Writing, Identity, & Queer Studies

In & Out, Either/Or, and Everything In Between

Queerness and the Panopticon in Cereus Blooms at Night

“His eyes roamed my face. I felt as though he was looking for an angularity to my jawline and cheekbone, inspecting my moustache and other facial hair to help confirm a notion. The muscles of my cheeks became devilishly ticklish. I was afraid my eyes would begin to flicker on their own, as they were given to doing whenever I became shy” (Mootoo, 69).

In this scene from Cereus Blooms at Night, Tyler is speaking with Mr. Hector, the gardener at the hospital. Tyler, the narrator, is pausing during their conversation to note his thoughts to the reader. I believe that Shani Mootoo is using this moment in the text to hint towards Tyler’s queerness and his awareness of self around other people.

Tyler claims that he “felt as though” Mr. Hector was inspecting his facial bones and facial hair to “confirm a notion”. This notion, with what we know so far in the novel, is likely whether Tyler is a man. However, in any other context, this would simply look as if Mr. Hector was looking at Tyler during their conversation. I do not necessarily believe Mr. Hector was actually trying to confirm Tyler’s sex, but Tyler’s self-consciousness enabled this fear to blossom because of simply a look. As Tyler picks up on this fear, he becomes shy and suddenly overly aware of how he looks.

Tyler feels particularly visible, and thus vulnerable, during this moment. Mr. Hector has been nothing but kind to Tyler so far in the novel and there is no obvious reason he should feel so shy. However, because of Tyler’s otherness, any attention or gaze is construed as negative for Tyler. This moment reminds me of Foucault’s theory of the panopticon. Although not discussed in the section of The History of Sexuality we read for this class, the panopticon applies to sexuality as much as it applies to almost anything else in society. Foucault argues that we all carry a false perception that we are being constantly watched and observed by society around us, and thus police our bodies to be more normalized. At this moment, Tyler’s fear that he is being observed so closely by Mr. Hector results in his own policing as he fears his “eyes would begin to flicker on their own” and his “cheeks became devilishly ticklish”.

This is so important because it speaks to how queer people feel the need to police themselves because of a fear that they are being monitored into normalcy. Anything that hints at this supervision by outsiders alerts queer people immediately. Although some outsiders are truly policing and watching queer people, I do not believe that Mr. Hector was in this case. However, Tyler’s fear that he was being watched is nonetheless very real and extremely difficult to break out of when society has conditioned him to police himself into normalcy his whole life.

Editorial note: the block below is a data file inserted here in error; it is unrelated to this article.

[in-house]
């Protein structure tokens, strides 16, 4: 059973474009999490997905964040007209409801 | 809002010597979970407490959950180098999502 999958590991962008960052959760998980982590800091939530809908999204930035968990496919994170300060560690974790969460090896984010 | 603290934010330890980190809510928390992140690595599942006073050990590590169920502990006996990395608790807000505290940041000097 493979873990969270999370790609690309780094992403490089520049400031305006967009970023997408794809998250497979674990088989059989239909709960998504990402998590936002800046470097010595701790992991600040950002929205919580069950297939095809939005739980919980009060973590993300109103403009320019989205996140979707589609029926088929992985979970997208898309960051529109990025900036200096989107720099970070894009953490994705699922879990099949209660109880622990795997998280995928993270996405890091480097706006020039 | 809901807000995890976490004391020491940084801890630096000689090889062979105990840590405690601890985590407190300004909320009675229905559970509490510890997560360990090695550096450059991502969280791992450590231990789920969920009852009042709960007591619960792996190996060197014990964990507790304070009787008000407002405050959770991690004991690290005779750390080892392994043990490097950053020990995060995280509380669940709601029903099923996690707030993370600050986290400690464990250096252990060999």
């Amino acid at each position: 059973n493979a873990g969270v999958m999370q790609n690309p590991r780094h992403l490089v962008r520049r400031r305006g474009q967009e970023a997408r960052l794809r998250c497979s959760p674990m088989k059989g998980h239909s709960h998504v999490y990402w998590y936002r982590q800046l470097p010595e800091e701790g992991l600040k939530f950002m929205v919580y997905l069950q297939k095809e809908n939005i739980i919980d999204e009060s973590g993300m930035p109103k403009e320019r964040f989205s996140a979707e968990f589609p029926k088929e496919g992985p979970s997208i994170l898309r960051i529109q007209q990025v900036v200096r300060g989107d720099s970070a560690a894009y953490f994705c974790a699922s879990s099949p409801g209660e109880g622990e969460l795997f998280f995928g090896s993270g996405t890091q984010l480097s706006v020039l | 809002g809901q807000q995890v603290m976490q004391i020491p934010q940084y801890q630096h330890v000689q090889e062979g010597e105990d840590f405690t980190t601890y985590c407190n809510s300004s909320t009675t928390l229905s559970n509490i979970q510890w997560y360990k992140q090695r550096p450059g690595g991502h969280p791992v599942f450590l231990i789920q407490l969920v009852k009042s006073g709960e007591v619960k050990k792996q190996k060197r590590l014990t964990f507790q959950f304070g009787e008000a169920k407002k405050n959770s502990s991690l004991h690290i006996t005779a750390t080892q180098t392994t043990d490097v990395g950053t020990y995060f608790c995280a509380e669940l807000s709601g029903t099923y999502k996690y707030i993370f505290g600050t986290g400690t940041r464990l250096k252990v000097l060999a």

Tyler’s constant self-awareness around others is exhausting, time-consuming, and completely unfair, but can only be changed with time and revolutionary acts of accepting queerness as normal. One example of this is when Mala gives Tyler the dress and does not react with any big response, neither positive or negative, because “the outfit was not something to congratulate or scorn-it simply was” (Mootoo, 77).

2 Comments

  1. I think that you bring up a really great point about how queer people often police themselves to fit the norms of society. Thinking about Tyler, and his own lack of personal comfort pertaining to his gender identity, I wonder how self-confidence plays a role within policing oneself. I would assume that the more self-confident that someone is, the less they would try to police themselves to fit in with the “norms” of society. At the same time, I think about people who are very self-confident who still police themselves depending on who they are in the presence of. This makes me think that larger than self confidence, everyone polices themselves when they feel like a lesser to someone else. From this, I believe it is fair to argue that everyone is queer at some point when there is a power imbalance or potential for vulnerability in a potentially non-supportive setting.

  2. This is incidentally something that I’ve been thinking about a LOT lately, not so much in reference to the book as to myself, but as a queer person, your comments about the panopticon defintely speak to me on a really personal level. As much as we would like to believe that non-threatening individuals like Mr. Hector are really not trying to investigate and get to the bottom of the innermost secrets of our own identities, a lot of queer people carry a fear of being “found out” with them that Tyler certainly seems to also feel, which is where their concern about Mr. Hector comes from.

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